up the camera so that the lighting and focus would be conducive to that
image capture (most likely by setting the camera to an auto function).
And he likely owns (or is responsible for) the camera gear. So the human
is the photographer and the copyright owner. Whether or not an animal
can hold a copyright is not material.


yes this makes sense because it's not belived that monkeys are self aware enough to take photos.


They may or may not be self aware of making a photograph, but do they
have a concept of property? Many animals "mark" their territory
(property), so they do seem to understand property. And a copyright is
property.
I don't think the monkey gets the copyright in this case, but not simply
because an animal can't own property.






--
Ken Hart

  #64  
Old September 19th 18, 02:43 PM posted to rec.photo.digital
Neil[_9_]
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Default Just a question

On 9/19/2018 6:47 AM, Whisky-dave wrote:
On Tuesday, 18 September 2018 14:41:36 UTC+1, Neil wrote:
On 9/18/2018 6:17 AM, Whisky-dave wrote:

I believ that even as a pro photographer that any picture yuo atke while working for the company then the copyright belongs to them the company.

This probably varies according to the laws in different countries. In
the US, ownership depends on whether one is working *at* a company or
*for* a company, as in the company is their client. Employees of a
company do not own the products of their work (unless specifically
written into their contracts), but in the latter case, ownership remains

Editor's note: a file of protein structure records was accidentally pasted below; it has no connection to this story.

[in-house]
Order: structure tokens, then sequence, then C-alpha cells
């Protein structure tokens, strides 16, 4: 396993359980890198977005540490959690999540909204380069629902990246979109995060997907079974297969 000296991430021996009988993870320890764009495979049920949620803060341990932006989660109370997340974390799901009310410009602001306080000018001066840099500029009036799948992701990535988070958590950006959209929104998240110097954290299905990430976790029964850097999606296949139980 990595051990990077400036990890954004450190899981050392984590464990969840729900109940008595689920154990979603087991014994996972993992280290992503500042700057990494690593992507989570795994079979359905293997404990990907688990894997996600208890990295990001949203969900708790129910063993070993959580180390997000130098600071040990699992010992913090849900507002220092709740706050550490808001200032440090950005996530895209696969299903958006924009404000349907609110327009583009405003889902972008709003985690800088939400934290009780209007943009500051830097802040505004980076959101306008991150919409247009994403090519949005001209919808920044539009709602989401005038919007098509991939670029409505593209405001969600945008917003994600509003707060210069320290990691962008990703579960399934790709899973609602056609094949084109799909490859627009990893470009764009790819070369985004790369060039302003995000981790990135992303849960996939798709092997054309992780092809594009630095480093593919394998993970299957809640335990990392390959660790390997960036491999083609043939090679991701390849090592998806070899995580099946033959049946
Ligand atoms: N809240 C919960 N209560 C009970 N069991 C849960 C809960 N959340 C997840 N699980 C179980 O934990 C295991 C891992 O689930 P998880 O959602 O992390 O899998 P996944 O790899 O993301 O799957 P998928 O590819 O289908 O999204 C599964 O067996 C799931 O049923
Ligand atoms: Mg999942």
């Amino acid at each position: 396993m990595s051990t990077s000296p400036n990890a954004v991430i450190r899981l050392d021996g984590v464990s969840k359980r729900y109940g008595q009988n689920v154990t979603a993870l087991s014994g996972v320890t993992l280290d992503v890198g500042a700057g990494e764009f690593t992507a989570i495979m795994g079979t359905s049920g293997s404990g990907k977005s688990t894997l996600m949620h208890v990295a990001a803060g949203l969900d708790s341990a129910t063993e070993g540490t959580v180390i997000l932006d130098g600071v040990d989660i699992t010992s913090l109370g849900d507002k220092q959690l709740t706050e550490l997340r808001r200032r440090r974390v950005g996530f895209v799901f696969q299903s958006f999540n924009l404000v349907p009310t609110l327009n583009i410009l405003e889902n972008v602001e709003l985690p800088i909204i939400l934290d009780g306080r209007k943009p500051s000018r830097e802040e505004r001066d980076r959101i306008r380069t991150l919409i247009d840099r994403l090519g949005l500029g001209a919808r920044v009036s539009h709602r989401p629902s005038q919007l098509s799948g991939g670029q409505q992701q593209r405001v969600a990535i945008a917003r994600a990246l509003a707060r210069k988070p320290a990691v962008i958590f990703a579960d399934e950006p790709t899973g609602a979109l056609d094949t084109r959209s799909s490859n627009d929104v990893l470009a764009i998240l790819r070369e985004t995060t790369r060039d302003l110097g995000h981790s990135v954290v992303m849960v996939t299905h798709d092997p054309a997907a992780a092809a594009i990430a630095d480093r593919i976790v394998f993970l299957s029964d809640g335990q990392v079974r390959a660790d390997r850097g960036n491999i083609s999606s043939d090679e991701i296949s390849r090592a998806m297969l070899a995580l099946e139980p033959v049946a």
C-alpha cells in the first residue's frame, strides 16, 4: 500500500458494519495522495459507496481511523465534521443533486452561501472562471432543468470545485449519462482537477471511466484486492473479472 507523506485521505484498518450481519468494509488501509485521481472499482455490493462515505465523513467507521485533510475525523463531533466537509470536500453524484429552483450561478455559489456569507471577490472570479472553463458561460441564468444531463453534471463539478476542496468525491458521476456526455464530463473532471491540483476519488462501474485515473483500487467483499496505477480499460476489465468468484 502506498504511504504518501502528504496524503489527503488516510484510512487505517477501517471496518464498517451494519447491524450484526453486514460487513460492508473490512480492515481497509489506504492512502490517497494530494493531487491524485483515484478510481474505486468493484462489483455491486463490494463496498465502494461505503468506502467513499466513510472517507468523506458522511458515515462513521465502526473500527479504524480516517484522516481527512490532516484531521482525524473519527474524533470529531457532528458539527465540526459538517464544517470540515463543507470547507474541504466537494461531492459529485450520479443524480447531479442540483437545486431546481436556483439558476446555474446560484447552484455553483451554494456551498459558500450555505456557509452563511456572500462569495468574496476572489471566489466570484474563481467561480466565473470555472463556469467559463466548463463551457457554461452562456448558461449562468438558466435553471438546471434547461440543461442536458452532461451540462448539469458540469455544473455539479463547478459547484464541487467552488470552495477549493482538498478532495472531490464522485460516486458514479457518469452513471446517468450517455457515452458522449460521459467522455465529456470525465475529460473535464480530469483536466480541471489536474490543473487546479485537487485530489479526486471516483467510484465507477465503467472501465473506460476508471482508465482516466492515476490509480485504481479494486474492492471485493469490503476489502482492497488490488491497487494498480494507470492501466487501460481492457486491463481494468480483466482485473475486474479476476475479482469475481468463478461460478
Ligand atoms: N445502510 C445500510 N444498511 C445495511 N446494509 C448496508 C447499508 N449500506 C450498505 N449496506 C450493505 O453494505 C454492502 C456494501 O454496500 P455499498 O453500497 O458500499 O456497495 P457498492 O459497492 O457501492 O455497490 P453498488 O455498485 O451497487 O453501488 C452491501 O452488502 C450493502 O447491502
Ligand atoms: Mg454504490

with the photographer.


https://www.rd.com/advice/travel/eif...llegal-photos/


Under current French law, it’s totally fine to take a picture of the Eiffel Tower’s evening light display. However, distributing that photograph via Facebook or Instagram might land you in hot water.

But snap-happy tourists, you can breathe a bit easier. You can legally take all the photos you want during the day, because the Eiffel Tower is a public space. It’s only the tower’s evening light display, installed in 1985 by Pierre Bideau, that is technically owned by the artist and protected by copyright.

That's a good example of a country-specific copyright law. In other
countries photographs taken in public space are the sole property of the
photographer.

In your example, I wonder how copyright would apply if the shot was of a
single light bulb on the tower (unless that light bulb was created by
Pierre)? In other words, does the copyright apply to the hardware, the
arrangement of lights, the view from different locations...?